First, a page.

Plenty of good water was piped all over the grounds. The pipes were laid from the center of the grove in all directions. A baseball diamond was laid out in the center of the ring in front of the grand stand. Ball games by different competitive teams were scheduled for each day and prizes were, given to the winners.
Tuesday, the first day of the fair, was devoted to running, amateur pacing and trotting races, a lively goat race and a half mile special bicycle race.
Besides a good trotting race for Wednesday, several bicycle races were run, cyclists from all over Ohio were competitors. Guy Stoltz, the “Boy Wonder,” was billed for some fancy and trick riding. Maybe some of our readers will remember him.
Trotting and pacing races, the best of the fair, were billed for Thursday and Friday. A ladies’ driving contest was on the Friday’s contest. Wonder if any of the ladies from here were participants?
And, oh you balloon ascension and parachute leap! What county fair of that date could pass ’em up? Prof. J. W. Bailie, listed as the “World’s Greatest Aeronaut,” was scheduled to make ascensions Wednesday, Thursday and Friday. Did he do it? Did you help hold the huge bag until became inflated with the hot gas?
Members of the Association
A. G. Grant, president; Emanuel White, vice president; Daniel Weygandt, treasurer; G. B. Darnell, secretary; Michael Keller, W. L. Seeds, T.P. Barbee, J.R. Brown, J. M. Briggs, Elias White, G. W. Demorest, A.L. Nichols. John Fippen, Scott Neff, Samuel Taylor and G. W Haughn, board of directors.
Do these names mean anything to you? The reporter has been informed that three of the above-named men still live. George B. Darnell lives with a daughter somewhere in Indiana. T.P. Barbee lives here, and, A.L. Nichols lives in Springfield.
What was described as “wild storms” caused havoc and near panic in Jackson Township the night of July 23, 1954. Fire Chief Olin Rumfield was out of town leaving Assistant Chief Ed Story in charge.
This was a time when the township and the village had their own firefighting trucks housed in a building on Park Street. The township truck was red and the village truck was white.
The storm that hit the community was described as strong wind, hail, lightning and rain. Storms had hit the area several times in recent weeks. The local fire department had responded to numerous grass fires the week before. High winds from this most recent storm blew down power lines on Park Street, damaged businesses on Broadway and blew down trees in the Orders Road area.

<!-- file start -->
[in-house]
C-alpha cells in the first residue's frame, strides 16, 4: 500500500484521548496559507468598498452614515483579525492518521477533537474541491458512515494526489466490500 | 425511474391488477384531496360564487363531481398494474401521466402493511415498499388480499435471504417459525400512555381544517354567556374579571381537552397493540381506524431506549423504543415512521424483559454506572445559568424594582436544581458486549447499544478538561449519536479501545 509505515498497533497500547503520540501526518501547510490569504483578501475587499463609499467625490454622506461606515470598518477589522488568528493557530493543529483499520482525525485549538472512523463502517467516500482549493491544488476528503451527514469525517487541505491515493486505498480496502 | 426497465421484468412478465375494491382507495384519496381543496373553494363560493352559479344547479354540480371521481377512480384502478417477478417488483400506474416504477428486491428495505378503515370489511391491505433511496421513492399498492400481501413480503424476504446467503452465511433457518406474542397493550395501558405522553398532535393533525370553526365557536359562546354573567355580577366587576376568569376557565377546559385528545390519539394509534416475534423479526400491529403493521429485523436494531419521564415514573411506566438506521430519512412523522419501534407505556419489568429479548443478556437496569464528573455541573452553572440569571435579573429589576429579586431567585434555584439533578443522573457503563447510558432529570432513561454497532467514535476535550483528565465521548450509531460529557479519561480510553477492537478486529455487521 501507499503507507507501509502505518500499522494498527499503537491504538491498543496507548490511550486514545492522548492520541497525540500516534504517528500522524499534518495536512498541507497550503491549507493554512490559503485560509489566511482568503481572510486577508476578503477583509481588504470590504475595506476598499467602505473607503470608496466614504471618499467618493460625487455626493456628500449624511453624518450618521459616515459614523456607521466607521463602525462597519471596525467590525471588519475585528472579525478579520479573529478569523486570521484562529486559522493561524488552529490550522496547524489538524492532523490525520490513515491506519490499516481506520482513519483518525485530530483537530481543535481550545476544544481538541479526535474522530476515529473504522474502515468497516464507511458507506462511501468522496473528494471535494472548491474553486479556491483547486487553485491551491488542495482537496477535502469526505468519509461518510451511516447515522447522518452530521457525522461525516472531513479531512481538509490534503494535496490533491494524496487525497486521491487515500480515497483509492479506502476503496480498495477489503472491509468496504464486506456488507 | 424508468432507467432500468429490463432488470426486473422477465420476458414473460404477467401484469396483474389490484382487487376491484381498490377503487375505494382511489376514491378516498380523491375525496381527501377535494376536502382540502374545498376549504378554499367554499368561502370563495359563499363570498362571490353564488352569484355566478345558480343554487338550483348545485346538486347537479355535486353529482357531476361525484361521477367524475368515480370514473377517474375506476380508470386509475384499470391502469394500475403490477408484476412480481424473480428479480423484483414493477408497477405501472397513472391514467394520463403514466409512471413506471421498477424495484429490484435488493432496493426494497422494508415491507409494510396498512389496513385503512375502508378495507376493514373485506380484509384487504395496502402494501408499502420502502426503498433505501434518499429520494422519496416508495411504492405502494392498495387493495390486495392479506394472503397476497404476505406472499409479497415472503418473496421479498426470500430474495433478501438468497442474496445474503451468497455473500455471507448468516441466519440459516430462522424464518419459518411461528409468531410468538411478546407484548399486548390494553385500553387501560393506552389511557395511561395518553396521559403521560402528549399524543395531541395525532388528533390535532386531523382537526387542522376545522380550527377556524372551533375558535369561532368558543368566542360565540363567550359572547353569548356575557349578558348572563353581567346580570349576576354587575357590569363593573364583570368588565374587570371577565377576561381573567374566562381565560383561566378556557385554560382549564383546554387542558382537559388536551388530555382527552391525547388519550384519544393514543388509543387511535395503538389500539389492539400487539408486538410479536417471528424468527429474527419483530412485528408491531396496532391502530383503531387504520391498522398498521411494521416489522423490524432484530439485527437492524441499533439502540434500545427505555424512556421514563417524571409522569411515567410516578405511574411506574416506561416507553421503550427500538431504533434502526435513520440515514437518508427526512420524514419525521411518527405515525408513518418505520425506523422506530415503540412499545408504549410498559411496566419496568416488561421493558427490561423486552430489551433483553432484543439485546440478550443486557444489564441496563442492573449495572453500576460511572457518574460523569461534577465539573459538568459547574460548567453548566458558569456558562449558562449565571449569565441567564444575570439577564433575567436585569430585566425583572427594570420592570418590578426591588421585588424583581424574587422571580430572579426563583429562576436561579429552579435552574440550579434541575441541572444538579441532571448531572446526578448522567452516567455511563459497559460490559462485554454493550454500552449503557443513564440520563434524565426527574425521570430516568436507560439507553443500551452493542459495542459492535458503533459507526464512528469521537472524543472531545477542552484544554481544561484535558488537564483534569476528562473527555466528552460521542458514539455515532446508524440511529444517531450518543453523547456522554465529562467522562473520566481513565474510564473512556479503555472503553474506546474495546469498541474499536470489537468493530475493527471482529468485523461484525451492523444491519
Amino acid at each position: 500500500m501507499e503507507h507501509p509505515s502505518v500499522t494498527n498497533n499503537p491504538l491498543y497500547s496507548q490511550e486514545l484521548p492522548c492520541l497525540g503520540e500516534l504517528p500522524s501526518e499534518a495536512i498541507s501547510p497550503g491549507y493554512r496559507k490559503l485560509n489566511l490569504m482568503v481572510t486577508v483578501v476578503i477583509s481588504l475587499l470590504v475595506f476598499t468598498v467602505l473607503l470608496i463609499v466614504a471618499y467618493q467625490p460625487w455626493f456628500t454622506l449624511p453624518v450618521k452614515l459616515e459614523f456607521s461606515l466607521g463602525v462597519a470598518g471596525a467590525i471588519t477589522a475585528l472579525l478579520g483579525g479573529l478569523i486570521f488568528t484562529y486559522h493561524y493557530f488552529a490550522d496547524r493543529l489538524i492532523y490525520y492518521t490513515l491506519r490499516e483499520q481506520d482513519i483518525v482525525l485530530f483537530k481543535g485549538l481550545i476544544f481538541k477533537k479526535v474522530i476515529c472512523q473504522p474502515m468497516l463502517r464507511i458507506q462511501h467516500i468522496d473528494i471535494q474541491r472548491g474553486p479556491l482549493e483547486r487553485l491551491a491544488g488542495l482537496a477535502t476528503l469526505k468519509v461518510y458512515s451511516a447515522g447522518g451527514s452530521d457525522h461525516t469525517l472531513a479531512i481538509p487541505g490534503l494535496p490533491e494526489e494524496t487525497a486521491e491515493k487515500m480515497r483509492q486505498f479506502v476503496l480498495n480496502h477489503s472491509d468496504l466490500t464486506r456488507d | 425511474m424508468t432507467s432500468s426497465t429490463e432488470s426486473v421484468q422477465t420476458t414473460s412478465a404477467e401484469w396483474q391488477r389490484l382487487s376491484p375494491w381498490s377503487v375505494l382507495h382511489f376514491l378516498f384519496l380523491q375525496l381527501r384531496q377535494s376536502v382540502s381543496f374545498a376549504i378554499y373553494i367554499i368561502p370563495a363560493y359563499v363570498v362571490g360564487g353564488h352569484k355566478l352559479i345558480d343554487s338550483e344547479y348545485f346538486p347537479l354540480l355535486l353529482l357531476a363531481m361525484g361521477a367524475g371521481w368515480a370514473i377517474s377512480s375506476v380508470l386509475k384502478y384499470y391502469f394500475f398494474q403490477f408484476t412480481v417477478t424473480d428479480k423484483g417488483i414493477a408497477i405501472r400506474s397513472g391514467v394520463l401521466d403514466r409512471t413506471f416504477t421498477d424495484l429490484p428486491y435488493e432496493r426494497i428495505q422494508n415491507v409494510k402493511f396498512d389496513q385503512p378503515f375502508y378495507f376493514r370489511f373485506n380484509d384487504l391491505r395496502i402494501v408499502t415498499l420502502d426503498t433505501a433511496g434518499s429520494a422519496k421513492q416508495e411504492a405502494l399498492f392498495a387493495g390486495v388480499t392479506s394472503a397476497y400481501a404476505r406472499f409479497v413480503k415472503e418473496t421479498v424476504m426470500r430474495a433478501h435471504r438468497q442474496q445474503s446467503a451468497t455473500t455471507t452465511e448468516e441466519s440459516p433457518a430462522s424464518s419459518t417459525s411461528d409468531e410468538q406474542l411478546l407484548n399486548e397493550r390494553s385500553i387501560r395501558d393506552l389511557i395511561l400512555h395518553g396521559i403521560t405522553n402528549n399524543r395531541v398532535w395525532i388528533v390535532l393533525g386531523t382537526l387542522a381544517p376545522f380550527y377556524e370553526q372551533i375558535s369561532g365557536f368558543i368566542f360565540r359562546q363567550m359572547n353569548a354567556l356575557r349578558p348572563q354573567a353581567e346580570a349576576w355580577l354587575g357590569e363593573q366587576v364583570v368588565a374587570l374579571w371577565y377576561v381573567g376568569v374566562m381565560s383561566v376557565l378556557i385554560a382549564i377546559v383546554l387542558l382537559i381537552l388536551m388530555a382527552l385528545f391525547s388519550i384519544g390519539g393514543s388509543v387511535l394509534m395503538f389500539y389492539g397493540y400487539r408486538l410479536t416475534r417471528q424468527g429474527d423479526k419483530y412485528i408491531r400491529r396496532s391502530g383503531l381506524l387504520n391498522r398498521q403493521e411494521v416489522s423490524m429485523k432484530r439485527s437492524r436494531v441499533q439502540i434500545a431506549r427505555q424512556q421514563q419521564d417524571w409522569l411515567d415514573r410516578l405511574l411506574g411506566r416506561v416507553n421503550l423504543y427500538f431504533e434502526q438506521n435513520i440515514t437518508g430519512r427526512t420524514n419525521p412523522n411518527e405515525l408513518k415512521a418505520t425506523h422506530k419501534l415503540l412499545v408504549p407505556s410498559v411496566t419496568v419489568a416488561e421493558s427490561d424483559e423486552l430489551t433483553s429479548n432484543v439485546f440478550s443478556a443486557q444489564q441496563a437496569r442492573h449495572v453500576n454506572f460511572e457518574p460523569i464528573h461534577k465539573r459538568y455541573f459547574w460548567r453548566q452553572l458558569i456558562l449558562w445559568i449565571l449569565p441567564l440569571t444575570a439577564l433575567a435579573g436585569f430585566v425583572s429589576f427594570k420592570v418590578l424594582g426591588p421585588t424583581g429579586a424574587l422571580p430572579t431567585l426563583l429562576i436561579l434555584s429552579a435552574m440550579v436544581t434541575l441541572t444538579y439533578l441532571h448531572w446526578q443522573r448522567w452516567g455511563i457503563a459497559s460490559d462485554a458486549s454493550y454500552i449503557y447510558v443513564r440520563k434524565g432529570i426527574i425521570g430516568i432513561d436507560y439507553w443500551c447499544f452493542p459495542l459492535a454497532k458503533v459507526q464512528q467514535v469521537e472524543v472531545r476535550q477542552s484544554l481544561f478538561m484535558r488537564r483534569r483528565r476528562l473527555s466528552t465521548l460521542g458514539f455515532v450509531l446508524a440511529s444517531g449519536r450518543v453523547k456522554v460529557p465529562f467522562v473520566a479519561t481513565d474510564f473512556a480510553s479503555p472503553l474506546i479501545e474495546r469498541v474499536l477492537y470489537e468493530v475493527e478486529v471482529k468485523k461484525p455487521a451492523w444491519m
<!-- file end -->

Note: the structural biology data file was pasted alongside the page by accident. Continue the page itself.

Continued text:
During the storm, lightning caused a fire at the Otto Leithart farm on Stringtown Road. Township equipment was dispatched to the fire but the Leithart barn turned out to be a total loss. Volunteer Fireman Jack Peitsmeyer remained at the Park Street station with the Grove City fire truck ready to respond to any other fires.
Little time had passed until Peitsmeyer was responding to another barn fire on the Seeley property on London-Groveport Road. Lightning started another barn fire and threatened several other buildings. By the time he arrived, Franklin Township and Harrisburg fire departments were already on the scene.
This turned out to be a significant fire causing $10,000 in damage and destroying 770 bales of hay, double corn crib, a large chicken house and 100 chickens, 450 bushels of corn, 400 bushels of oats and other pieces of farm equipment.
Later, another large fire in Derby was visible in the night sky resulting in several false alarm calls. Because of the storm, electric power was out in many areas and many telephones were out of service. People with telephone service saw the glow of Derby fire in the sky and were making fire reports to areas where there was no fire.
Assistant Fire Chief Story told the Grove City Record the following day that people reporting fires must know the exact location of the fire before making a report. “If you must turn in an alarm, know the exact location even if you have to get in your car and find it,” Story said.